An Egyptian who was once a Special Forces officer has been appointed “caretaker” leader of al Qaeda in the wake of Osama bin Laden’s death, according to a source with detailed knowledge of the group’s inner workings.
Al Qaeda’s interim leader is Saif al-Adel, who has long played a prominent role in the group, according to Noman Benotman. Benotman has known the al Qaeda leadership for more than two decades. He was once a leader of the Libyan Islamic Fighting Group, a militant organization that used to be aligned with al Qaeda, but in recent years renounced al Qaeda’s ideology.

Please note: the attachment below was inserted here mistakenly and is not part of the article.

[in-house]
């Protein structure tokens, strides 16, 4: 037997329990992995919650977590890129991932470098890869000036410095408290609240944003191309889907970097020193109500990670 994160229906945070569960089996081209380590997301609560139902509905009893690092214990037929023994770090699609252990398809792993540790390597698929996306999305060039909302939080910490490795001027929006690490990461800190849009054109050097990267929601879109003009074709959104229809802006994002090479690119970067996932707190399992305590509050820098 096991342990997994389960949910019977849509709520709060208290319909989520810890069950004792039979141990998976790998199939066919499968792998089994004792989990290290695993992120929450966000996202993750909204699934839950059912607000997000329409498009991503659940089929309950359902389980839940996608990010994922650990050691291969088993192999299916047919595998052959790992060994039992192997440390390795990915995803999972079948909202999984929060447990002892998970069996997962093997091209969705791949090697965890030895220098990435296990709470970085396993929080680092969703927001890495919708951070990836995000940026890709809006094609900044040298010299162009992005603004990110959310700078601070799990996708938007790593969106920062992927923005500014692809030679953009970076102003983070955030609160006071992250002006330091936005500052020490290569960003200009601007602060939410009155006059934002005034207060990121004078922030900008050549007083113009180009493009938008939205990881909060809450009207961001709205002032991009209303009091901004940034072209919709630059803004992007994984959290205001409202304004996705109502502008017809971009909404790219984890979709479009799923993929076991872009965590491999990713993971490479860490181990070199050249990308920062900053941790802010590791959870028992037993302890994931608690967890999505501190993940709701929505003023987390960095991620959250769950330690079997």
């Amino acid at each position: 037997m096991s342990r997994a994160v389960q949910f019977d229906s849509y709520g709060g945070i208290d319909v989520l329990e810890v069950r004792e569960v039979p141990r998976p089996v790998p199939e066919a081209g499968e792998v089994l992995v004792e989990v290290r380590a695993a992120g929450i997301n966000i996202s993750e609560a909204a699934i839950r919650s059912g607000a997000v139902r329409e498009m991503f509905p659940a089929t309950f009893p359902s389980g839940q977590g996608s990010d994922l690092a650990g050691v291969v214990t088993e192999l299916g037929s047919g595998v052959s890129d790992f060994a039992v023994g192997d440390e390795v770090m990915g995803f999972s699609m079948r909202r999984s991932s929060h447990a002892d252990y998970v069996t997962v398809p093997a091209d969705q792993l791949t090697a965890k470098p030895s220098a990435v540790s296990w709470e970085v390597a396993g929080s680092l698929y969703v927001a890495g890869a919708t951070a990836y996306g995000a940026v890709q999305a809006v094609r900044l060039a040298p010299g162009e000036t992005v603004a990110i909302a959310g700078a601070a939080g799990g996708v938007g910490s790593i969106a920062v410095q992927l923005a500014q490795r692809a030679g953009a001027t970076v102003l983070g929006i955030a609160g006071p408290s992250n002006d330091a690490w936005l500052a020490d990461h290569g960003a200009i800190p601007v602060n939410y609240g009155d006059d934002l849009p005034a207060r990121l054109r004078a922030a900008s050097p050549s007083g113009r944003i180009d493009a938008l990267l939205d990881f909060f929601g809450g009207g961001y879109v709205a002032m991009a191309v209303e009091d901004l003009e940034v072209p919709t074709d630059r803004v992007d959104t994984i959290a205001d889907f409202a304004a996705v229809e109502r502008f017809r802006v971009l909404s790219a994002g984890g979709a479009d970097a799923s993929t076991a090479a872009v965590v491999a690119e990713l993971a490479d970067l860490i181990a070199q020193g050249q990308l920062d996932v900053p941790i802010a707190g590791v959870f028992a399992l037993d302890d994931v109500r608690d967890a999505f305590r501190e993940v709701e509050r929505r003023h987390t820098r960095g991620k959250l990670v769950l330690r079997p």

Benotman told CNN that based on his personal communications with militants and discussions on jihadist forums, al-Adel had been appointed interim chief of al Qaeda because the global jihadist community had grown restive in recent days about the lack of a formal announcement appointing a successor to bin Laden.
However, he said, the choice of an Egyptian may not sit well with some Saudi and Yemeni members of al Qaeda, who believe bin Laden’s successor should come from the Arabian Peninsula, a region that is holy to all Muslims. Bin Laden was from a wealthy Saudi family.
The presumed successor to bin Laden is his long-time deputy, Ayman al-Zawahiri, who is also Egyptian. Benotman, who has long been a reliable source of information about al Qaeda, said the temporary appointment of al-Adel may be a way for the leadership to gauge reaction to the appointment of someone from beyond the Arabian Peninsula as the group’s leader.